• Summary
  • Contents
  • Subject index

"This guide will serve well as a handbook for undergraduate psychology students working on senior projects or theses. Clear, concise, and well organized, the book instructs the student from the beginning of the project to the final draft and offers advice both specific and general."—J. Bailey, CHOICEAnxious about your final year Psychology Project? Having trouble getting started? Your Psychology Project: The Essential Guide for Success clearly maps out all the requirements of a project in psychology. Acting as a definitive survival manual it guides students through every aspect of a psychology project from conception of an idea, to writing up the final draft. It will help students think through the whole research process by bridging the relationship between the research question, the design, and the use of statistical and qualitative analyses. By using clear practical examples this book provides an invaluable insight into applying theory to practice and will equip students with the knowledge, skills and abilty to carry out and write up their thesis project. Written in a clear and engaging manner Your Psychology Project: The Essential Guide for Success should be essential reading for all students undertaking a psychology research project.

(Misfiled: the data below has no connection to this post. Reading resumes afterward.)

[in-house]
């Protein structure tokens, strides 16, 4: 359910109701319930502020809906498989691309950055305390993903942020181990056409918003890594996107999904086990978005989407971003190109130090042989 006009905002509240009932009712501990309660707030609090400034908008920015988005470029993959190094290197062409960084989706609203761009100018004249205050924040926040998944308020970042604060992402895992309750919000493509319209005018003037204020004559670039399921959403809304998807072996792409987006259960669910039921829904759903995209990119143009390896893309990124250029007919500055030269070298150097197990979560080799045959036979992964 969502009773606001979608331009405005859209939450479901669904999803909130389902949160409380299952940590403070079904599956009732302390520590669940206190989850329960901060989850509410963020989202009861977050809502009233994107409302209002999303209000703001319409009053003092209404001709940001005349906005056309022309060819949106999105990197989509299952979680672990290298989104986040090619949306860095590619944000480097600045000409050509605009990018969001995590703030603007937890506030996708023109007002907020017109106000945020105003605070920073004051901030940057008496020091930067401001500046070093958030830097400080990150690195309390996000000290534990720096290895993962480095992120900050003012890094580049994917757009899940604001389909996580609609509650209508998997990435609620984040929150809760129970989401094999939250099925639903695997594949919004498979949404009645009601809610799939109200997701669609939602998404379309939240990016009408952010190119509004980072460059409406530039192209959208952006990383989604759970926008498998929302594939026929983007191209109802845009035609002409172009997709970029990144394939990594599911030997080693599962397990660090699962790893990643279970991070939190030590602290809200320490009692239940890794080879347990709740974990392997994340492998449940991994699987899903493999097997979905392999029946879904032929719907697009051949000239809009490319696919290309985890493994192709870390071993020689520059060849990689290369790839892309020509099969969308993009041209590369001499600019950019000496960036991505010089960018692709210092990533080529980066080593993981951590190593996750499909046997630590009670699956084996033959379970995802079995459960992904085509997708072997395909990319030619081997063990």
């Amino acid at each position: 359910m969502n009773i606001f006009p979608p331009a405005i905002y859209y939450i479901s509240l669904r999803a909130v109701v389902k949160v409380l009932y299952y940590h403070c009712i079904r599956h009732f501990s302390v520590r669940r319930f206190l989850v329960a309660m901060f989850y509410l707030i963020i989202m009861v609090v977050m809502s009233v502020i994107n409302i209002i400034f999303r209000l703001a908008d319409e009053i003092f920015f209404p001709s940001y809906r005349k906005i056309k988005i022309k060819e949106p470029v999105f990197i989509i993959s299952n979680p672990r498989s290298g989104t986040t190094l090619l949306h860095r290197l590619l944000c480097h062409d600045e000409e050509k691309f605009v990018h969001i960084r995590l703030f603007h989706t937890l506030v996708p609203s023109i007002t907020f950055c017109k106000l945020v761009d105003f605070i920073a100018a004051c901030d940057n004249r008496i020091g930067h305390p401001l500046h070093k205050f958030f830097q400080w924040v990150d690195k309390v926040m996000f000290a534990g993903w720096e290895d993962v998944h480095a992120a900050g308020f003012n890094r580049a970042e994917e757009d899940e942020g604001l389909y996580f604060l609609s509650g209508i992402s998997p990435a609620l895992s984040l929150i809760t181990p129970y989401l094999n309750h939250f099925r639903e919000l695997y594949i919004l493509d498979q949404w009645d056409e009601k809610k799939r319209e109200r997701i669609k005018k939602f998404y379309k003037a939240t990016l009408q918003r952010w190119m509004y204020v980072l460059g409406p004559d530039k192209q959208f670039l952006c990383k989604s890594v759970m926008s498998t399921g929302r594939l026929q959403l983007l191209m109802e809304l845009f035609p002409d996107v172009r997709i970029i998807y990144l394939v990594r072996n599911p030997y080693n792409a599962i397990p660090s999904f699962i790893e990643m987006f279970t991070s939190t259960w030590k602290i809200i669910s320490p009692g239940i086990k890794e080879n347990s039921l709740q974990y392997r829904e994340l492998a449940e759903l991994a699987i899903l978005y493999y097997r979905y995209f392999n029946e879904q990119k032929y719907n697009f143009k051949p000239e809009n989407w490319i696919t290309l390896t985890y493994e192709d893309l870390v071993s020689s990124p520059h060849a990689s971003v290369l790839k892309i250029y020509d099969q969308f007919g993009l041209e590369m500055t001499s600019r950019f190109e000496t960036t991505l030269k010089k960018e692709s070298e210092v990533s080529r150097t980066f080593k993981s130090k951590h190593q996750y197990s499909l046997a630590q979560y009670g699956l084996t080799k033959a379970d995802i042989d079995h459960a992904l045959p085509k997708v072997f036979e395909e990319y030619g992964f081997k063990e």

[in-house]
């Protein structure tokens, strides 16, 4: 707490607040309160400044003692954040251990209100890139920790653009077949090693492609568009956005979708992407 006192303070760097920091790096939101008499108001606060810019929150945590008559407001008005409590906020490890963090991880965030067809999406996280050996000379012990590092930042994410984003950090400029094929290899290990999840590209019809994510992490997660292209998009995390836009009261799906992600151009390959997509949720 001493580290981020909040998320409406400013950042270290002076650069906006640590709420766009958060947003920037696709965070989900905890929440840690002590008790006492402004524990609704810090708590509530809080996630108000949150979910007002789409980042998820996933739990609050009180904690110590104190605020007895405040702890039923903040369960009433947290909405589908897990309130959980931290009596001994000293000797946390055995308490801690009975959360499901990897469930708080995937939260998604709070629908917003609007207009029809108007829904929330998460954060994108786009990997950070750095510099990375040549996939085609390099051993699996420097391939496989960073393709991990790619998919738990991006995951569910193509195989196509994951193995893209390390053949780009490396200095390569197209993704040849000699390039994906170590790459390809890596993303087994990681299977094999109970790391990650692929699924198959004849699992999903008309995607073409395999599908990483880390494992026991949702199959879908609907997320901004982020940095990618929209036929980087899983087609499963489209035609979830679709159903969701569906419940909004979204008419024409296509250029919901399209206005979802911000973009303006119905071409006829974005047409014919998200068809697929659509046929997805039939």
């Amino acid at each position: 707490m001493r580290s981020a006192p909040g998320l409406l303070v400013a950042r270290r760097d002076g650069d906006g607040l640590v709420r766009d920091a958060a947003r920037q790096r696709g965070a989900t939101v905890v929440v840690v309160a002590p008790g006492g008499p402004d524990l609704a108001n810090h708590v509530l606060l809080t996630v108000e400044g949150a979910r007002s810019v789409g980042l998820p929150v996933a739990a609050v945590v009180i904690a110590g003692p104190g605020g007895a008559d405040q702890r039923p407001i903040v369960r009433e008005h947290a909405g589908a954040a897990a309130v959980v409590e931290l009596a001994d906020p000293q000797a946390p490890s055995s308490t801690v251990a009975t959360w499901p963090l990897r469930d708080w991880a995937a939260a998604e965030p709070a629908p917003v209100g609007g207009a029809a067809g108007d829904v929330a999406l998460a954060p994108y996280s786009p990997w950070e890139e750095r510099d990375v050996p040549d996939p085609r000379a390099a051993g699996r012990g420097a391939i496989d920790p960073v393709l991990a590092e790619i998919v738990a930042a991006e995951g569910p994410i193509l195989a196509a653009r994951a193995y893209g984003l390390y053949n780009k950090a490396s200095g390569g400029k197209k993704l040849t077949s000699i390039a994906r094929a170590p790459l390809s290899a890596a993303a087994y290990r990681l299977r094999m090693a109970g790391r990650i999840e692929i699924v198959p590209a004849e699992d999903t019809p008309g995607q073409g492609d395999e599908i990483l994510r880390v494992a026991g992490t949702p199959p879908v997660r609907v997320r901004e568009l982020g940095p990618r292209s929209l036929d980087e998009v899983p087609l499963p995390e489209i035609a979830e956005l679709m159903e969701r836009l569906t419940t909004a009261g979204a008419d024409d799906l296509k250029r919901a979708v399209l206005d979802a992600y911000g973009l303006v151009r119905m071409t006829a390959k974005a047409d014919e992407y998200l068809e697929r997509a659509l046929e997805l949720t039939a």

Analysing Quantitative Data
Analysing quantitative data

On reading this chapter you should:

  • understand the two major trends involved in quantitative data analysis;.
  • be aware of the steps involved in hypothesis testing using SPSS as a means of answering your research question;
  • understand the important role played by exploratory data analysis;
  • understand the importance of testing the assumptions of your planned inferential analysis;
  • know what steps to take if your data is not normally distributed; for example, transforming your data;
  • understand the importance of computing confidence intervals, effect sizes/measures of association, and tests of power to overcome the limitations of the null hypothesis test procedure;
  • be able to deal with results that are highly significant, or nearly significant, and understand the meaning of significance; and
  • be aware of the limitations of statistical computer software.

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